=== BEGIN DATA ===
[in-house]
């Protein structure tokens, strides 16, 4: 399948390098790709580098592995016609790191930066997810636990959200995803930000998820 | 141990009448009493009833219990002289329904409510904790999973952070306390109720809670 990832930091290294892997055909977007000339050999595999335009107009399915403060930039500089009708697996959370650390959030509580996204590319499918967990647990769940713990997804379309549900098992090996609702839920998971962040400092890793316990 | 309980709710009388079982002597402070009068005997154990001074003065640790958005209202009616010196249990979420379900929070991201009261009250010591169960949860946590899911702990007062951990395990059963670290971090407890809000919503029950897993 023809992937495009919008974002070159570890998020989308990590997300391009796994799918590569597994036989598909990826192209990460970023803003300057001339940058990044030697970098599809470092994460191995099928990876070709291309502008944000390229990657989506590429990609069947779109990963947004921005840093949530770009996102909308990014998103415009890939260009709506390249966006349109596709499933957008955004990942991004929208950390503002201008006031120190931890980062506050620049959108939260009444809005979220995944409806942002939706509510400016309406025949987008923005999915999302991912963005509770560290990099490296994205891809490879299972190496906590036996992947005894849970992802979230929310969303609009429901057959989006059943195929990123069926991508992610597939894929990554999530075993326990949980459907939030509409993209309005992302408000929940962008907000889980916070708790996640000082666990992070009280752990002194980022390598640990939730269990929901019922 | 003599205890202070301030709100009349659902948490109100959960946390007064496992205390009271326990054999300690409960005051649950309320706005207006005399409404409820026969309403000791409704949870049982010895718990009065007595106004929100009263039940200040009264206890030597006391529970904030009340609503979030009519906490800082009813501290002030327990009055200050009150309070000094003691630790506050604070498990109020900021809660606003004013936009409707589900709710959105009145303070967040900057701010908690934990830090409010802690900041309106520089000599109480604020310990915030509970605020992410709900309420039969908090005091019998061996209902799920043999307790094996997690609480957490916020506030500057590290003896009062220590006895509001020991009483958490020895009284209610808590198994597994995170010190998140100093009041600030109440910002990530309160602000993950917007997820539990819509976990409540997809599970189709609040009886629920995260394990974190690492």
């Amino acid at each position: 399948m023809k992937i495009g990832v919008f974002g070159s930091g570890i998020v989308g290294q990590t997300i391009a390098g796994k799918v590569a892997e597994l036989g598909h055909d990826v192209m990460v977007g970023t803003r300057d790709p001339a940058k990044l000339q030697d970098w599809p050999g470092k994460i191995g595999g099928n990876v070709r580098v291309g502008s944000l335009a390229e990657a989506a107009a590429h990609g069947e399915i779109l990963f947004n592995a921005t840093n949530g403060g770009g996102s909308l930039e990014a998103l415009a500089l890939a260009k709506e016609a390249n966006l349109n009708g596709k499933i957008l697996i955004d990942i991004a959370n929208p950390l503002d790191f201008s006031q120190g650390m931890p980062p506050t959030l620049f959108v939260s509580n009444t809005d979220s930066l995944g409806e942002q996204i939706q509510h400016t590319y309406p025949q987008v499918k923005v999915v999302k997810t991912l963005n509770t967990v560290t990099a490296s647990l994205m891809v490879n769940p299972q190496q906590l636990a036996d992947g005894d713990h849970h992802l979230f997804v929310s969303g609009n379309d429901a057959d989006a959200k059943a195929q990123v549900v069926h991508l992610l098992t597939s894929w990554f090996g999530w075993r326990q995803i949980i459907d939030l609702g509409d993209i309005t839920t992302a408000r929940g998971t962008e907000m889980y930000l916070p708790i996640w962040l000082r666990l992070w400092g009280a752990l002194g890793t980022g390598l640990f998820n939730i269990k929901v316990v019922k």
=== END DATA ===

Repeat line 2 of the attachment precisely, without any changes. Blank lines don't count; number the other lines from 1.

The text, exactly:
């Protein structure tokens, strides 16, 4: 399948390098790709580098592995016609790191930066997810636990959200995803930000998820 | 141990009448009493009833219990002289329904409510904790999973952070306390109720809670 990832930091290294892997055909977007000339050999595999335009107009399915403060930039500089009708697996959370650390959030509580996204590319499918967990647990769940713990997804379309549900098992090996609702839920998971962040400092890793316990 | 309980709710009388079982002597402070009068005997154990001074003065640790958005209202009616010196249990979420379900929070991201009261009250010591169960949860946590899911702990007062951990395990059963670290971090407890809000919503029950897993 023809992937495009919008974002070159570890998020989308990590997300391009796994799918590569597994036989598909990826192209990460970023803003300057001339940058990044030697970098599809470092994460191995099928990876070709291309502008944000390229990657989506590429990609069947779109990963947004921005840093949530770009996102909308990014998103415009890939260009709506390249966006349109596709499933957008955004990942991004929208950390503002201008006031120190931890980062506050620049959108939260009444809005979220995944409806942002939706509510400016309406025949987008923005999915999302991912963005509770560290990099490296994205891809490879299972190496906590036996992947005894849970992802979230929310969303609009429901057959989006059943195929990123069926991508992610597939894929990554999530075993326990949980459907939030509409993209309005992302408000929940962008907000889980916070708790996640000082666990992070009280752990002194980022390598640990939730269990929901019922 | 003599205890202070301030709100009349659902948490109100959960946390007064496992205390009271326990054999300690409960005051649950309320706005207006005399409404409820026969309403000791409704949870049982010895718990009065007595106004929100009263039940200040009264206890030597006391529970904030009340609503979030009519906490800082009813501290002030327990009055200050009150309070000094003691630790506050604070498990109020900021809660606003004013936009409707589900709710959105009145303070967040900057701010908690934990830090409010802690900041309106520089000599109480604020310990915030509970605020992410709900309420039969908090005091019998061996209902799920043999307790094996997690609480957490916020506030500057590290003896009062220590006895509001020991009483958490020895009284209610808590198994597994995170010190998140100093009041600030109440910002990530309160602000993950917007997820539990819509976990409540997809599970189709609040009886629920995260394990974190690492």